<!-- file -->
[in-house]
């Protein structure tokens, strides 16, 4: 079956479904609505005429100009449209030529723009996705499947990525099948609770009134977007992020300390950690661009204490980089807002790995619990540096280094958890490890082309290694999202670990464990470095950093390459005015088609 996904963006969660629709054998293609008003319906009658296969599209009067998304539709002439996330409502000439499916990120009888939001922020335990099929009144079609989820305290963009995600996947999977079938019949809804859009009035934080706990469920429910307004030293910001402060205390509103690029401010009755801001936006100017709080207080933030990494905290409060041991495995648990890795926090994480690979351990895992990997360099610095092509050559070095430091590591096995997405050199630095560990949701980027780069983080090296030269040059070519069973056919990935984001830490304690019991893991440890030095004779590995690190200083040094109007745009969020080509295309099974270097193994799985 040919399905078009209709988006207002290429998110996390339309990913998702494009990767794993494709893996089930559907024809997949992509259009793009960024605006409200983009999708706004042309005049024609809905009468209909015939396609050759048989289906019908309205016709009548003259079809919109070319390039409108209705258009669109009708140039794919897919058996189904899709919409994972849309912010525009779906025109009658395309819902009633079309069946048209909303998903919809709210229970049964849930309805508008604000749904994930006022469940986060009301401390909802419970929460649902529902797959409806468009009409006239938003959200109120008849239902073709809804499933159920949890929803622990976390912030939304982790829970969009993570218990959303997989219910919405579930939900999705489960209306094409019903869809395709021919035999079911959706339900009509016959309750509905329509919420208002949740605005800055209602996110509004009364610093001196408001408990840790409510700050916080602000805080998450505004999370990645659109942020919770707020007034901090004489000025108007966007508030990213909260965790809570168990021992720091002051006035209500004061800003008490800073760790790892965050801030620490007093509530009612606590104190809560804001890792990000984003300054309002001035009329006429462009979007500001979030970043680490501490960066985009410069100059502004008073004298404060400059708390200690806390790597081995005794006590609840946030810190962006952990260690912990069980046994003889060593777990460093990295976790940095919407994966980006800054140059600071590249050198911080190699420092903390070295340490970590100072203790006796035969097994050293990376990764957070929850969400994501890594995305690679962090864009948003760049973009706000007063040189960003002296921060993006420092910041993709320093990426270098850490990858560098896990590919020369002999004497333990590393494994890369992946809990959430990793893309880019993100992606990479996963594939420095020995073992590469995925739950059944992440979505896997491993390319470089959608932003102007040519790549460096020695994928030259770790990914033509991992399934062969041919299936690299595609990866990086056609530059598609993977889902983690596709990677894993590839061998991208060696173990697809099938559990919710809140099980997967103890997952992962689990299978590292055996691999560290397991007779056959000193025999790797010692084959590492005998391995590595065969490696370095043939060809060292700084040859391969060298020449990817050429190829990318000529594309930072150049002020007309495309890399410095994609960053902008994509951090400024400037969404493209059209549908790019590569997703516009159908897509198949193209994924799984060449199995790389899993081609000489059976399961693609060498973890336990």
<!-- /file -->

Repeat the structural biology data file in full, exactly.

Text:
[in-house]
């Protein structure tokens, strides 16, 4: 079956479904609505005429100009449209030529723009996705499947990525099948609770009134977007992020300390950690661009204490980089807002790995619990540096280094958890490890082309290694999202670990464990470095950093390459005015088609 996904963006969660629709054998293609008003319906009658296969599209009067998304539709002439996330409502000439499916990120009888939001922020335990099929009144079609989820305290963009995600996947999977079938019949809804859009009035934080706990469920429910307004030293910001402060205390509103690029401010009755801001936006100017709080207080933030990494905290409060041991495995648990890795926090994480690979351990895992990997360099610095092509050559070095430091590591096995997405050199630095560990949701980027780069983080090296030269040059070519069973056919990935984001830490304690019991893991440890030095004779590995690190200083040094109007745009969020080509295309099974270097193994799985 040919399905078009209709988006207002290429998110996390339309990913998702494009990767794993494709893996089930559907024809997949992509259009793009960024605006409200983009999708706004042309005049024609809905009468209909015939396609050759048989289906019908309205016709009548003259079809919109070319390039409108209705258009669109009708140039794919897919058996189904899709919409994972849309912010525009779906025109009658395309819902009633079309069946048209909303998903919809709210229970049964849930309805508008604000749904994930006022469940986060009301401390909802419970929460649902529902797959409806468009009409006239938003959200109120008849239902073709809804499933159920949890929803622990976390912030939304982790829970969009993570218990959303997989219910919405579930939900999705489960209306094409019903869809395709021919035999079911959706339900009509016959309750509905329509919420208002949740605005800055209602996110509004009364610093001196408001408990840790409510700050916080602000805080998450505004999370990645659109942020919770707020007034901090004489000025108007966007508030990213909260965790809570168990021992720091002051006035209500004061800003008490800073760790790892965050801030620490007093509530009612606590104190809560804001890792990000984003300054309002001035009329006429462009979007500001979030970043680490501490960066985009410069100059502004008073004298404060400059708390200690806390790597081995005794006590609840946030810190962006952990260690912990069980046994003889060593777990460093990295976790940095919407994966980006800054140059600071590249050198911080190699420092903390070295340490970590100072203790006796035969097994050293990376990764957070929850969400994501890594995305690679962090864009948003760049973009706000007063040189960003002296921060993006420092910041993709320093990426270098850490990858560098896990590919020369002999004497333990590393494994890369992946809990959430990793893309880019993100992606990479996963594939420095020995073992590469995925739950059944992440979505896997491993390319470089959608932003102007040519790549460096020695994928030259770790990914033509991992399934062969041919299936690299595609990866990086056609530059598609993977889902983690596709990677894993590839061998991208060696173990697809099938559990919710809140099980997967103890997952992962689990299978590292055996691999560290397991007779056959000193025999790797010692084959590492005998391995590595065969490696370095043939060809060292700084040859391969060298020449990817050429190829990318000529594309930072150049002020007309495309890399410095994609960053902008994509951090400024400037969404493209059209549908790019590569997703516009159908897509198949193209994924799984060449199995790389899993081609000489059976399961693609060498973890336990």